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Surgeons Prove that Prescribing Fewer Painkillers Can Curb Addiction & Opioid Crisis

Painkillers are commonly prescribed as part of surgery aftercare to reduce severe postoperative pain in patients. But a new study conducted by surgeons at University of Michigan has found that patients who take fewer painkillers at lower doses fare just as well with recovery and postoperative pain than patients prescribed higher doses. The study supports previous findings that indicate U.S. doctors are continuing to overprescribe painkillers to their patients — driving nationwide addiction and overdose rates.

Researchers Test Painkiller Theory on Gallbladder Patients

Opioid Crisis

Research shows that patients fare just as well with lower doses of opioids post-surgery.

Along with colectomy and knee replacement surgery, gallbladder surgery has been found to carry a higher risk for postoperative painkiller addiction compared to most other surgeries. For the study, researchers at UM followed 170 gallbladder surgery patients for one year following their operations. They tracked the amount of pills used by each patient, the level of pain following surgery, and whether patients used other pain treatments such as acetaminophen and ibuprofen.

Using this data, the surgeons at UM created new hospital guidelines aimed at cutting back on all painkillers used as part of surgery aftercare. Under the new guidelines, surgery patients at UM received an average of 75 mg of oxycodone or hydrocodone, versus the previous average dose of 250 mg. Researchers then followed another 200 gallbladder surgery patients to determine whether lower doses of opioids were sufficient and effective at treating postoperative pain.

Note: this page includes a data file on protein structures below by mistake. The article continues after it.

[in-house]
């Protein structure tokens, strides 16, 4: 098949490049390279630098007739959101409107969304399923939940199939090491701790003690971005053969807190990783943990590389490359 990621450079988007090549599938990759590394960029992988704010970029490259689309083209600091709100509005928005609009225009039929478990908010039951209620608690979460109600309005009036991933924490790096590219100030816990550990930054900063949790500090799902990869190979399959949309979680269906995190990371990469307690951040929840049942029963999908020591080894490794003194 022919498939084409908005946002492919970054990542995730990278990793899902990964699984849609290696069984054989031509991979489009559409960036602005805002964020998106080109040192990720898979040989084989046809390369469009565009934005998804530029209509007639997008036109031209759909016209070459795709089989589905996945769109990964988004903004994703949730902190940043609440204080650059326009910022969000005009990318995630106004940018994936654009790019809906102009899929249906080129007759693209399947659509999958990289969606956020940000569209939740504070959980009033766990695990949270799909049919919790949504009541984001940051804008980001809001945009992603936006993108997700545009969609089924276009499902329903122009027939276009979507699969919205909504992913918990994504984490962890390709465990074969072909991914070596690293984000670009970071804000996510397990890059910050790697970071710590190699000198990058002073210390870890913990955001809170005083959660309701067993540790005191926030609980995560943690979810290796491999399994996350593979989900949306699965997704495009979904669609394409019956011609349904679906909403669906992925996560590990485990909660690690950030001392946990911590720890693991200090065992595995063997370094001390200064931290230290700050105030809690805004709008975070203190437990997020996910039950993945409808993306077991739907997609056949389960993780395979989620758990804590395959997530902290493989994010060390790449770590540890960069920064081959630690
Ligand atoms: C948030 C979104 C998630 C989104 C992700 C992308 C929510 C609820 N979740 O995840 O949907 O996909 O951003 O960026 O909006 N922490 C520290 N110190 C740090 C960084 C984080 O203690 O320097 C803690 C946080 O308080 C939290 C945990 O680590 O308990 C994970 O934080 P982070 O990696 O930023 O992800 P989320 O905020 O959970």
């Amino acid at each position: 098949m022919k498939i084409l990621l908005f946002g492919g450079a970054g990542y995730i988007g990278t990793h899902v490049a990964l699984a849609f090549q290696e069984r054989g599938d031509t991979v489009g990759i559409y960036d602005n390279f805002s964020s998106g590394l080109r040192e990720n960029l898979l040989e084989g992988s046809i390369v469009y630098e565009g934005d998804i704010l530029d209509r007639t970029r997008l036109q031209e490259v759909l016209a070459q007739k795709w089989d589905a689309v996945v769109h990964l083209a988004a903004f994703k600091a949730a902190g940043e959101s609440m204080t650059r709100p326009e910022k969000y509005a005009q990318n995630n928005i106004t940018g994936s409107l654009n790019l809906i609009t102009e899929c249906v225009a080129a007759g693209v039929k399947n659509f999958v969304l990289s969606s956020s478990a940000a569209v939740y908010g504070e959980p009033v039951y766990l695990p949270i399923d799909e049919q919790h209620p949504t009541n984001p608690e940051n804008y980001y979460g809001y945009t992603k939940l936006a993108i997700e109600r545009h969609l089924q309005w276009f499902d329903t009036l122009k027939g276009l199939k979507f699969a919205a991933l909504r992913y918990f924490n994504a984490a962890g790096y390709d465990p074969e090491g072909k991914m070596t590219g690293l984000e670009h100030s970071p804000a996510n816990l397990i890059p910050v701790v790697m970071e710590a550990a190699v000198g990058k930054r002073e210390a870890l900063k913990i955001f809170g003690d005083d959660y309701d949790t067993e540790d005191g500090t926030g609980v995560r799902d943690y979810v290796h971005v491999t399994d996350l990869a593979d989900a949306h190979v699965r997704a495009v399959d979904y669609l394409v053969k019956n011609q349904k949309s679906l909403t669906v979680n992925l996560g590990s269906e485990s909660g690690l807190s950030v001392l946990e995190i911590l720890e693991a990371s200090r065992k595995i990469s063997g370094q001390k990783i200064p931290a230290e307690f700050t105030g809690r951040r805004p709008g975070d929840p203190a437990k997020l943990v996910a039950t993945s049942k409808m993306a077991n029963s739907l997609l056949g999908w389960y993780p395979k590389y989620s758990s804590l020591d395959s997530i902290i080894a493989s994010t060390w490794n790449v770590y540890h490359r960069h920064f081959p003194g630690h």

UM researchers found that despite receiving lower doses of painkillers, patients did not report high levels of pain, and were more likely to use fewer pain pills during recovery. Additionally, patients were no more likely to ask for refills than those involved in the first round of research who used higher doses. At the end of the study, UM ended up prescribing 13,000 fewer pain pills than the previous year.

Painkiller Addiction After Surgery is Common in the U.S.

The overprescribing of opioids for pain management is one of the leading causes of the U.S. opioid epidemic. Other research shows that up to 92 percent of surgery patients end up with unused, leftover painkillers that are often stored in medicine cabinets — increasing the risk for prescription drug abuse among patients, their friends, and family members. The new UM study further proves that cutting back on painkiller doses and the number of prescriptions can help curb the opioid epidemic across the U.S.

In 2016 the CDC issued new opioid prescribing guidelines urging doctors to take a more careful approach when prescribing painkillers to their patients. UM surgeons have taken these guidelines to heart, and now encourage patients to use non-addictive painkillers first before turning to opioids. UM surgeons also warn their patients about the risks of painkiller addiction, and discuss the side effects of these powerful drugs before writing prescriptions.

Preventing and Treating Painkiller Abuse

Painkiller abuse after surgery is often unintentional, and is fueled by the overprescribing of opioids. But with the right education and knowledge, patients can prevent themselves from becoming addicted in the first place, and get help for painkiller abuse when needed.

Here are tips that can help you steer clear of painkiller dependence and addiction:

  • Ask your doctor about alternative pain treatments that carry a far lower risk for addiction.
  • Dispose of unused painkillers at a pharmacy, fire station, or other drug take-back locations.
  • Use painkillers exactly as directed, and avoid taking higher doses more frequently than directed.
  • Stop using painkillers when symptoms have cleared.
  • Work with your doctor on developing a tapering schedule to wean you off painkillers safely.
  • Get help at a drug detox center that offers opiate detox and therapy.

Painkiller and prescription drug abuse can be safely and successfully treated at drug detox centers that offer medical detox programs and medication-assisted treatment. These detox programs can help you stop using painkillers without cravings and withdrawal symptoms, and can lower the risk for complications associated with opiate withdrawal.

If you or someone you love needs help overcoming painkiller abuse, call our 24/7 confidential helpline at 800-483-2193. Our caring drug abuse counselors will help you find free detox treatment and other therapies proven safe and effective for painkiller addiction.

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